Sunday, November 22, 2015

Livermore Street Sighting - 1981 DeLorean DMC-12

Many of my readers are no doubt familiar with the Back To The Future franchise and the significance of October 21, 2015 as the so-called "Back to the Future Day", when Marty McFly traveled to the future. Well, I attended a double feature screening of BTTF I and II in Livermore's Vine Cinema on that night, and what turned up outside the theater but a DeLorean? A fan had driven his car there for the screening. Maybe it's cheating, but I know where at least three other DeLoreans live and none of them are ever parked on the street.

The DeLorean DMC-12 was the brainchild of Pontiac GTO creator John Z. DeLorean, conceived as a mid-engined sports car with gullwing doors and stainless steel bodywork. Power came from a 2.8 liter Peugeot-Renault-Volvo corporate V6 engine that produced about 130 horsepower. The car's futuristic styling came from Giorgetto Giugiaro and it was welded and screwed together in Northern Ireland. Of course the two things everyone remembers about the DeLorean are the cocaine scandal that allegedly helped fund the enterprise, and the car's role in the BTTF series. The latter has no doubt contributed to the DeLorean's continued status as a retro-cool collectible.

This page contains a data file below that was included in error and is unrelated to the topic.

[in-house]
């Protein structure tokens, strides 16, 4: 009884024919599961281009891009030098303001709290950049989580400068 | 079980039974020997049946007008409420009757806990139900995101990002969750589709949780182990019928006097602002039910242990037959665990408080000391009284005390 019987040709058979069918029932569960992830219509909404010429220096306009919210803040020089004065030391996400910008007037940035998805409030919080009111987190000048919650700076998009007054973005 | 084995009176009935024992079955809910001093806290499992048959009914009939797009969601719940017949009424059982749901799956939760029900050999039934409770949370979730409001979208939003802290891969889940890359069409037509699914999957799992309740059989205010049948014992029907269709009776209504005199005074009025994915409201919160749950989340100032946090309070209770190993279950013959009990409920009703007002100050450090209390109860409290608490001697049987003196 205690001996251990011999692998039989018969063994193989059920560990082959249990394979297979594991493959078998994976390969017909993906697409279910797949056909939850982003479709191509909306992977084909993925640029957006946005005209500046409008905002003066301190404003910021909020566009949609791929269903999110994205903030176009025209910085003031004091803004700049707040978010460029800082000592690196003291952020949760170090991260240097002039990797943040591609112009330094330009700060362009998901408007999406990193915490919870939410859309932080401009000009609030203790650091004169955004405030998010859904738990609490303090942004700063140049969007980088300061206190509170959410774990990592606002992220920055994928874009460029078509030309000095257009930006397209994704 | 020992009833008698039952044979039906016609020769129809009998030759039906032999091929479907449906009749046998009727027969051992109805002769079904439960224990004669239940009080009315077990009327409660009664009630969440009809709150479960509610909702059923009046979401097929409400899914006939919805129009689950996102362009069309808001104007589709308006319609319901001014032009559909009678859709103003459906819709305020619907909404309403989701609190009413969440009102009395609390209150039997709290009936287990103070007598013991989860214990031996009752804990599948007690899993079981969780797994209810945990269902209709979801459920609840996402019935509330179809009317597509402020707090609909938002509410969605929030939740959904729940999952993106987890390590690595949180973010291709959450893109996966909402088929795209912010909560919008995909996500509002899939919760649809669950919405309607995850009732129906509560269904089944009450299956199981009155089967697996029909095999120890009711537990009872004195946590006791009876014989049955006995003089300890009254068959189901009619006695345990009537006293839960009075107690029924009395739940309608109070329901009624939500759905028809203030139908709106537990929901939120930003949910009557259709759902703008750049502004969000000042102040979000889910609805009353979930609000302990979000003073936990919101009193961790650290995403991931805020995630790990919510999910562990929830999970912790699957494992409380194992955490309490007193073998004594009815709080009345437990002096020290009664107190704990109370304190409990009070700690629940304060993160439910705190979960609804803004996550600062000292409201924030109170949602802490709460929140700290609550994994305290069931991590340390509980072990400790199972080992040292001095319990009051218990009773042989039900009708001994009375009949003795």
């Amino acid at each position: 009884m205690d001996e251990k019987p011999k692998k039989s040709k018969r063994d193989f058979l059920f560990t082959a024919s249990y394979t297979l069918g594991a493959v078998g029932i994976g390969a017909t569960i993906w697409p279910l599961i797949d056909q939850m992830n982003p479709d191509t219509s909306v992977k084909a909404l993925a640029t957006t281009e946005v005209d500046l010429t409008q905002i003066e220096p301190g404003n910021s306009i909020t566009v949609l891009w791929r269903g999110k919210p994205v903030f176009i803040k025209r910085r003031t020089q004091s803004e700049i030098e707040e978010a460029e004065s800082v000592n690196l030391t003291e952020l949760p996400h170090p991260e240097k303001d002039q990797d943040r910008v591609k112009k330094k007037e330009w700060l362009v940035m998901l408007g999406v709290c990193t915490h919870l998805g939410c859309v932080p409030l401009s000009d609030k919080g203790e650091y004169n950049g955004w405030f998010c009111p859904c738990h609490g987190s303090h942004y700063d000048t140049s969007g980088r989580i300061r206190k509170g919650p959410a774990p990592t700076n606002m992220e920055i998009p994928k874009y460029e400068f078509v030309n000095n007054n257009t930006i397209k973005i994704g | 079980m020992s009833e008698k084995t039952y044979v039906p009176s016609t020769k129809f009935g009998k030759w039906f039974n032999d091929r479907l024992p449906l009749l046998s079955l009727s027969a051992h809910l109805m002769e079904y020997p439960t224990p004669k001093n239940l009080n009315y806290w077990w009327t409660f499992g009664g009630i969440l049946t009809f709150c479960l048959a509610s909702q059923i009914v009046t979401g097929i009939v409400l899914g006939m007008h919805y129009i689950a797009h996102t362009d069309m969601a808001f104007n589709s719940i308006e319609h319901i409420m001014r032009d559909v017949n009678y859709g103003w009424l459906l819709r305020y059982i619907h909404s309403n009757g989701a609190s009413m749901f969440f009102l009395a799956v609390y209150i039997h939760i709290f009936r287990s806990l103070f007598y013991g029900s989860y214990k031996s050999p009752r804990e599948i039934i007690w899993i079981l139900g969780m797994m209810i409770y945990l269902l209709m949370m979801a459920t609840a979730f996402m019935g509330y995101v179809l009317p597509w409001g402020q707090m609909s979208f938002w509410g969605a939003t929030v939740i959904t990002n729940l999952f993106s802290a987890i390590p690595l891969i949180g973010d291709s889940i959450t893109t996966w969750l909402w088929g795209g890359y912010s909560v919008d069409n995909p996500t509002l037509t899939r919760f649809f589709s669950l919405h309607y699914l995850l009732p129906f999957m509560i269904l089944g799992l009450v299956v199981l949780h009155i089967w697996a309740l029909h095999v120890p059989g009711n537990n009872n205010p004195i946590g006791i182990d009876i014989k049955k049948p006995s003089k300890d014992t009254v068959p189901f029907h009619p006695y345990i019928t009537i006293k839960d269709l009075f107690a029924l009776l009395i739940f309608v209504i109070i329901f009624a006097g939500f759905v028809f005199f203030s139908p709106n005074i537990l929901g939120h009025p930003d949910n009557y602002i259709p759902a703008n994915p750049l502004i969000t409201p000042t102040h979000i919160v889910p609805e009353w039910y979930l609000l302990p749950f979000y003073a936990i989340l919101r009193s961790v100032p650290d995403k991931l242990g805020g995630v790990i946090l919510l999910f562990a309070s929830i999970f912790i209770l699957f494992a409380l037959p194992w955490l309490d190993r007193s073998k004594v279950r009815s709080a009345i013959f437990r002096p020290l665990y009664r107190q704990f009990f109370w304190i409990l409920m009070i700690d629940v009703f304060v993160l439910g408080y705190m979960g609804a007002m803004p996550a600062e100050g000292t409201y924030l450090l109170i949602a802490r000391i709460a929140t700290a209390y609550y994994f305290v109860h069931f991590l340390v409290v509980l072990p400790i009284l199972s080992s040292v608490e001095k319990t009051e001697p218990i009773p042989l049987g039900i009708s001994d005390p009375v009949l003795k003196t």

I spoke to the owner and he was a huge BTTF fan, with a small replica 'flux capacitor' installed between the seats and a replica hoverboard he had brought along for the theater night. The car was a low-mileage example that had lived a hard life before he purchased it a few years ago, and apparently had been parked outside for much of its life. It also had some repaired body damage and was in the process of restoration. I love the custom license plate, 88NGONE, an obvious reference to the 88 mph speed required for Doc Brown's time machine to make its time jumps. Unfortunately the car boiled over and lost most of its coolant all over the street while it sat there. I guess it carries on the DeLorean's reputation for unreliability, but it's still so cool to look at.

It's certainly one of the most distinctive things to come out of the early 1980s. Considering that in 1981 the Chevrolet Chevette was the #1 best selling car in the United States, the DeLorean didn't have to try so hard to stand out. But thousands of moviegoers and car enthusiasts the world over are glad it did.